Science Education for Young Learners

Columbia Secondary School Graduates Into High School

by Record Staff

Seventh grader Christabel Barbosa says she didn’t know much about engineering before she started at the Columbia Secondary School for Science, Math and Engineering. In the year that she’s been at the still-new public school, “I learned you have to take multiple steps before you start building things,” she said. “You have to understand what you are building, and you have to take things apart before you put them together.”

Students, parents and staff discuss the unique learning opportunities available at Columbia Secondary School. (5:58)

Much the same can be said for this novel New York City public school, which opened its doors in September 2007 with a single sixth-grade class and has added a grade per year. Come next fall, as its oldest students advance, Columbia Secondary will, as planned, become a high school open to high-performing students from the five boroughs.

From the very first open-house held for prospective sixth graders on Columbia’s campus three years ago, students and their families have been clamoring to get in. The school offers its students a demanding academic program that includes seven years of engineering, seven years of philosophy and a wide variety of elective, fitness and creative arts courses. This year more than 500 students attended an open house for ninth graders and more than 2,000 students applied for the available slots.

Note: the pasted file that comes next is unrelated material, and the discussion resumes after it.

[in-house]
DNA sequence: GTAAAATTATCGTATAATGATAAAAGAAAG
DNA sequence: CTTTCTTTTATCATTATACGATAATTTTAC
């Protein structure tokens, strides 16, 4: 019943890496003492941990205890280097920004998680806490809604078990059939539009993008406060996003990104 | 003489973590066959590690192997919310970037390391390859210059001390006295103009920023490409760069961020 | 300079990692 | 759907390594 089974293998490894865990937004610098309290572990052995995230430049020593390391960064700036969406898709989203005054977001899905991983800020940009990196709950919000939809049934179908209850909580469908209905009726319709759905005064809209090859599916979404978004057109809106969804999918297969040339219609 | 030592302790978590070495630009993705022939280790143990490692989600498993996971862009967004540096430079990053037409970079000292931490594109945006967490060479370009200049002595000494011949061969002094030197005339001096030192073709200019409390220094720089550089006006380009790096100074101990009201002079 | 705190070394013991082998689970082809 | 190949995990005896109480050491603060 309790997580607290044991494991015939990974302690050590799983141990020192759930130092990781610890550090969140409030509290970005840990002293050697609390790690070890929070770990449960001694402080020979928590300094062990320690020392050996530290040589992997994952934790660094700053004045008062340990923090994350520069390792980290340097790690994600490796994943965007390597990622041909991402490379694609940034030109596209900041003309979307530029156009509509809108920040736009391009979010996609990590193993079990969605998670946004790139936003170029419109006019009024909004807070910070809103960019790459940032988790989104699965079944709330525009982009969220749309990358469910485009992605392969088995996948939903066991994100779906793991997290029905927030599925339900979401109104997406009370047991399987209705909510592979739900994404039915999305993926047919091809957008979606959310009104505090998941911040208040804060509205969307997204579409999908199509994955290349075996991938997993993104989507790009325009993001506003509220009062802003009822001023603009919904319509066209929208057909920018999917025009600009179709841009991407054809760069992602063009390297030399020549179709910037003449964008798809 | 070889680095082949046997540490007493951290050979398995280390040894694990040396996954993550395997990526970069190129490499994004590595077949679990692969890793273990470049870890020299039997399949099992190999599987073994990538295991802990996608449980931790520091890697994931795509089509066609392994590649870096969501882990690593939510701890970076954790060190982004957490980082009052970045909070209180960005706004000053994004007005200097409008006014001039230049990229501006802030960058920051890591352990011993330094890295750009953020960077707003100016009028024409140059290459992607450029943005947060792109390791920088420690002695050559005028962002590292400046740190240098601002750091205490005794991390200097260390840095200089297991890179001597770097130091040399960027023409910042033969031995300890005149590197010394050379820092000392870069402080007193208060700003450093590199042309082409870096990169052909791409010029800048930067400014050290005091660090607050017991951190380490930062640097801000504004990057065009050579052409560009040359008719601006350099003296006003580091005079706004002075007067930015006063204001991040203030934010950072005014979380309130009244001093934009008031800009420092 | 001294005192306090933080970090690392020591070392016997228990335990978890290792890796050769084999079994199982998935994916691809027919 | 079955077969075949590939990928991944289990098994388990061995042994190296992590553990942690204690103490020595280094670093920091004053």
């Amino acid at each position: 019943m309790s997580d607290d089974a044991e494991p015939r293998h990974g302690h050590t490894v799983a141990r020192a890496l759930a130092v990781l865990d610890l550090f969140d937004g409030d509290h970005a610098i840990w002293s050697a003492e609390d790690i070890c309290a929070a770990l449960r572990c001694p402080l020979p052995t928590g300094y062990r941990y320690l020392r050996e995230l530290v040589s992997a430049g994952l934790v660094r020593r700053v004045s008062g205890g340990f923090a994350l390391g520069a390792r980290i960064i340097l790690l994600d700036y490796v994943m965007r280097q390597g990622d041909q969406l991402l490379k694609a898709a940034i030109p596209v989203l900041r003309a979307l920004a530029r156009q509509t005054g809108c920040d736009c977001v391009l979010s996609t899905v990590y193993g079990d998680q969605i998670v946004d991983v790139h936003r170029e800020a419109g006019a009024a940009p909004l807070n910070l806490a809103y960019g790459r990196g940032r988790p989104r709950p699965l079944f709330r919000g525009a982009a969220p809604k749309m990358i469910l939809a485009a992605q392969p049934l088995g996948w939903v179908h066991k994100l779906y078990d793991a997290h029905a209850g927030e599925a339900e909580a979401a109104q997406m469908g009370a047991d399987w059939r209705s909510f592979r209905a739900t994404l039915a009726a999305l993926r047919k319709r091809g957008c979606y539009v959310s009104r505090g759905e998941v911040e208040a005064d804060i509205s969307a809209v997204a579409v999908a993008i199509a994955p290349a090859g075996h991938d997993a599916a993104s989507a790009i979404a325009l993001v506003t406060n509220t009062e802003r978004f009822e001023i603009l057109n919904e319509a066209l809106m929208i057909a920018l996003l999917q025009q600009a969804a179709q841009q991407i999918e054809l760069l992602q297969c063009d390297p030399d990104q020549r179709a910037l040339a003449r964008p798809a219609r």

“Part of the reason why there has been so much interest in our school is because it is accelerated and organized to tend to the needs of highly talented students, and it has been successful in attracting a very diverse student population,” said Principal José Maldonado-Rivera.

Columbia’s involvement also plays a role. The University helped establish the school, in a partnership announced with the city Department of Education in late 2005, to improve education in science, math and engineering, particularly in upper Manhattan. The school “responds to a great national need,” Lee C. Bollinger said when it was announced in 2005. It is located within the Ralph Bunche School, P.S. 125, at 123rd Street and Amsterdam Avenue.

Faculty and graduate students from Columbia, particularly from the Fu Foundation School of Engineering and Applied Science, the Arts and Sciences, and Teachers College help teach some classes. The middle school grades give priority to high-performing local students from northern Manhattan, above 96th Street. The high school’s enrollment will be composed of both local students from the middle school and students from the rest of the city.

“The student body is 55 percent Hispanic, 25 percent African American, and 20 percent Caucasian or Asian,” says Maldonado-Rivera. “These kids have historically not had many options.”